#CardCorner: 1969 Topps Joe Grzenda
While his name might not be one that falls into the household variety, some of Joe Grzenda’s images on Topps cards are quite memorable – and perhaps best epitomized by his appearance in the 1969 Topps set.
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On this card, Grzenda’s facial features are so thin that his cheek bones seem to be protruding, accentuating the hollow look to the sides of his face. His long neck is also quite apparent, as is a close-cropped haircut that would have suited him to a stint in the military. There is also a trace of sweat on Grzenda’s face, an indication that he has just completed a workout on this day, sometime in the mid-1960s, at an unknown ballpark
Given his distinctive looks, it should come as no surprise that Grzenda’s nickname was “Shaky Joe.” He was known for being a whirl of nervous energy, a pitcher who seemed to be in perpetual motion. During his playing days, Grzenda drank two pots of coffee a day, and also had a reputation as a chain smoker, one who could plow through three packs of “Lucky Strikes” cigarettes in a 24-hour span.
The latter habit was most evident on days when Grzenda pitched. Sometimes he would light a cigarette in the dugout and start smoking, then leave the lit cigarette on the bench as he returned to the mound. Working at a frenetic pace that would have made Jim Kaat proud, Grzenda would try to finish off the opposing hitters as quickly as possible so that he could return to the dugout and finish the task of smoking the cigarette. Given all of this activity, it was no wonder that Grzenda sometimes appeared to be visibly shaking, even as he was catching a few breaths in the dugout.
Grzenda’s nervous exterior becomes more understandable when we examine his upbringing. He grew up in rural Pennsylvania, the son a coal miner. His father was a strict disciplinarian, a man who showed little patience with others and who often applied corporal punishment to his son.
Emerging from that difficult upbringing and those coal mines of the 1950s, Grzenda’s talents as a pitcher attracted the attention of several teams, including the Detroit Tigers. Not only was Grzenda a left-hander who threw hard, but he possessed a strong curve ball. He also had the kind of long, lean build preferred by most scouts.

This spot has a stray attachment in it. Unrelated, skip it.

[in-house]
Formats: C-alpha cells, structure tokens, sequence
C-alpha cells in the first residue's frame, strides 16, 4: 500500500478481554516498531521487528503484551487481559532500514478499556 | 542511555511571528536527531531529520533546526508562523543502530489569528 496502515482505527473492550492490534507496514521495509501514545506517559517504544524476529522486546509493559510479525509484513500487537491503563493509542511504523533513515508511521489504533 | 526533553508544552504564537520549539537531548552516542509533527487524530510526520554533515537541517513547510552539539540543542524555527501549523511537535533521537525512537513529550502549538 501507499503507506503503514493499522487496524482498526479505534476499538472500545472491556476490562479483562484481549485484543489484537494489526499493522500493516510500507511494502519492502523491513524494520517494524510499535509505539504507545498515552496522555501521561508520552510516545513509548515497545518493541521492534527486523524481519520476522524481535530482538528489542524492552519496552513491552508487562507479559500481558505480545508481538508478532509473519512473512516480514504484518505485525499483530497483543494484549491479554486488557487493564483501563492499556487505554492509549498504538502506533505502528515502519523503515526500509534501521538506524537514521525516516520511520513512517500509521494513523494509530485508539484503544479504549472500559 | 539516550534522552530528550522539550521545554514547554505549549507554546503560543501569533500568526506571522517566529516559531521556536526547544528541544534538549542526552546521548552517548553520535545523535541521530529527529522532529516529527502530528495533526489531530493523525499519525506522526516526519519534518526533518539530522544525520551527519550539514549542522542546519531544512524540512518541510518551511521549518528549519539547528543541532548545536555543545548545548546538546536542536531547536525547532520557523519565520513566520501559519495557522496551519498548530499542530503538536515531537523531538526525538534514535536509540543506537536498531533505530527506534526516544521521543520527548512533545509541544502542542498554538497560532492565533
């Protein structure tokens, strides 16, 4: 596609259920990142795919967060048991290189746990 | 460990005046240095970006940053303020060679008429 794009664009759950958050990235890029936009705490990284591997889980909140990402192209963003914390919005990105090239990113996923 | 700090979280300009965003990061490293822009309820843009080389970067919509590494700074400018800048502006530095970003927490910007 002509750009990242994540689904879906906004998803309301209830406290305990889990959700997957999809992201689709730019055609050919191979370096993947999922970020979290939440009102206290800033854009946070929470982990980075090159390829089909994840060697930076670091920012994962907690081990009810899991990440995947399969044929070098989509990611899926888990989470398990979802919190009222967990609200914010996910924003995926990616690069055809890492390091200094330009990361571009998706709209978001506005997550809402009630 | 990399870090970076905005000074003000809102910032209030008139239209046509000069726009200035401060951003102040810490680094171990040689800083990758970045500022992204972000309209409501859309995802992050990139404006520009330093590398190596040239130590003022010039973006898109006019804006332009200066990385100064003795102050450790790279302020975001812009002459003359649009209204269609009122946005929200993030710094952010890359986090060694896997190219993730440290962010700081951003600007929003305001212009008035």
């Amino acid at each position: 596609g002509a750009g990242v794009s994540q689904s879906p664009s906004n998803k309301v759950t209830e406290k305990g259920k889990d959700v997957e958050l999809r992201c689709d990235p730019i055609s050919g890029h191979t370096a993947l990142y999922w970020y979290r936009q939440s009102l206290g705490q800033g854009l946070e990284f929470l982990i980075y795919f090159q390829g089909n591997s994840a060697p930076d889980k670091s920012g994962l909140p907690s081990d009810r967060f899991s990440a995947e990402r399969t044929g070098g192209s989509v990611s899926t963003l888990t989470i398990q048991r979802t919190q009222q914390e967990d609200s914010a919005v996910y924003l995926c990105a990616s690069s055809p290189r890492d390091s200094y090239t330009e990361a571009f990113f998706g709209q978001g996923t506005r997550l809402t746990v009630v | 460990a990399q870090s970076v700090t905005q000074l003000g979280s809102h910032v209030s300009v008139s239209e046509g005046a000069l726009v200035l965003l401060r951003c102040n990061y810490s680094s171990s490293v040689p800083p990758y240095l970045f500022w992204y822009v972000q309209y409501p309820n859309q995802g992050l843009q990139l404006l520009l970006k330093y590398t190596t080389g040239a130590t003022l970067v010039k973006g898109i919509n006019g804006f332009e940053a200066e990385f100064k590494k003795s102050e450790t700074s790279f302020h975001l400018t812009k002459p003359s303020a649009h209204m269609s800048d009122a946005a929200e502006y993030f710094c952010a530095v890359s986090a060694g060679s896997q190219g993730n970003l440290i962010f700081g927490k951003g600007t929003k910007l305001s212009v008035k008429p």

After signing with the Tigers in 1955, Grzenda (pronounced Greh-ZEN-duh) struggled in his professional debut, but improved markedly in 1956 and ’57. By 1958, he was deemed ready for Double-A ball, pitching for the Birmingham Barons of the Southern Association. Adjusting quickly to Double-A and becoming popular with the fans of Birmingham, he went 16-7 with a 3.19 ERA and helped propel the Barons to the Southern Association pennant.
Still only 27, Grzenda would find work with the Kansas City Athletics in February of 1964. The A’s assigned him to Birmingham, his original team. By coincidence, that season marked the return of professional baseball to Birmingham, which had gone without a team in 1962 and ’63. Birmingham had essentially lost its franchise after the ’61 season because of the city’s infamous “Checkers Rule.” It was a local by-law that prohibited black and white citizens from playing any sport or game together while within the city limits. The restriction included baseball, softball, football, basketball, dominoes, card games, and yes, even checkers.
In 1961, major league baseball had mandated that every minor league must be integrated. Given the enforcement of the Checkers Rule, it was impossible for Birmingham to comply with the new standards of Organized Ball.
Upset by the demotion, Grzenda considered quitting and going home to Pennsylvania. But the prospect of following in his father’s footsteps and working the coal mines did not appeal to him. Grzenda mulled the situation further, before electing to stick with baseball and return to the Barons.
In 1965, Grzenda moved up to Triple-A and split his time between Vancouver and Oklahoma City, the latter team an affiliate with the Houston Astros. (In the 1960s, it was common for minor league players to be loaned out to other organizations for parts of the season.) The following year, Grzenda worked his way back to the A’s and appeared in 21 games, pitching effectively as a reliever.
Strangely, the 1966 season saw Grzenda back in the minor leagues. He made a return trip to the Southern League, this time pitching for the A’s new affiliate located in Mobile, Ala. Thanks to the addition of a new pitch, the palm ball, Grzenda allowed only 51 hits in 75 innings and finished a perfect 6-0.